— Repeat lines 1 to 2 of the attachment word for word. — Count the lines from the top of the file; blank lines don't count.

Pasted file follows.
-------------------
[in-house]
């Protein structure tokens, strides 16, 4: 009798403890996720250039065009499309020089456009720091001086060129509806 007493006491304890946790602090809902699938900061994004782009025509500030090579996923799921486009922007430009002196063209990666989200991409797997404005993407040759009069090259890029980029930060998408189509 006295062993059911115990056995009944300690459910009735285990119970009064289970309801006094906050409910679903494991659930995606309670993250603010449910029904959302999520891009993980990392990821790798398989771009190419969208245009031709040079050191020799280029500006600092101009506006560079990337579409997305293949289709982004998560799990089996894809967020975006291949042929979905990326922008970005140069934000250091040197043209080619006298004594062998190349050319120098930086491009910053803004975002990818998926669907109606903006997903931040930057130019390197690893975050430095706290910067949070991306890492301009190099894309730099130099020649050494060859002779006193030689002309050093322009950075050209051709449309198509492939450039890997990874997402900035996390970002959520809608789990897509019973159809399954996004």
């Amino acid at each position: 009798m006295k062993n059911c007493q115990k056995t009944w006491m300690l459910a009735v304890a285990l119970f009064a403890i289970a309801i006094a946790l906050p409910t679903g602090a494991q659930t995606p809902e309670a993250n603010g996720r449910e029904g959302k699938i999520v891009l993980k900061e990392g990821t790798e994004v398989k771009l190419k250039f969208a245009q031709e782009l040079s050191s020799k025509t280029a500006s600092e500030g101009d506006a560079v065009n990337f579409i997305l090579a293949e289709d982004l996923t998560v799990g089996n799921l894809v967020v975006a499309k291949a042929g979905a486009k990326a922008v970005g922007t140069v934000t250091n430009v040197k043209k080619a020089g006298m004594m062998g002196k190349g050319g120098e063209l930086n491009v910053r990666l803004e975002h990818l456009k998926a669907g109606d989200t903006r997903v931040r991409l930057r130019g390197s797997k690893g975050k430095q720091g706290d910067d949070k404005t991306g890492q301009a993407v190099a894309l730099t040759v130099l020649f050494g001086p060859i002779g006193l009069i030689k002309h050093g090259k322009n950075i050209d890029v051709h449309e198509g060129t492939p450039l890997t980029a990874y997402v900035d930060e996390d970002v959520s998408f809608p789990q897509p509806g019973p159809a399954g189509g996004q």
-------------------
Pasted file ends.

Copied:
[in-house]
């Protein structure tokens, strides 16, 4: 009798403890996720250039065009499309020089456009720091001086060129509806 007493006491304890946790602090809902699938900061994004782009025509500030090579996923799921486009922007430009002196063209990666989200991409797997404005993407040759009069090259890029980029930060998408189509 006295062993059911115990056995009944300690459910009735285990119970009064289970309801006094906050409910679903494991659930995606309670993250603010449910029904959302999520891009993980990392990821790798398989771009190419969208245009031709040079050191020799280029500006600092101009506006560079990337579409997305293949289709982004998560799990089996894809967020975006291949042929979905990326922008970005140069934000250091040197043209080619006298004594062998190349050319120098930086491009910053803004975002990818998926669907109606903006997903931040930057130019390197690893975050430095706290910067949070991306890492301009190099894309730099130099020649050494060859002779006193030689002309050093322009950075050209051709449309198509492939450039890997990874997402900035996390970002959520809608789990897509019973159809399954996004």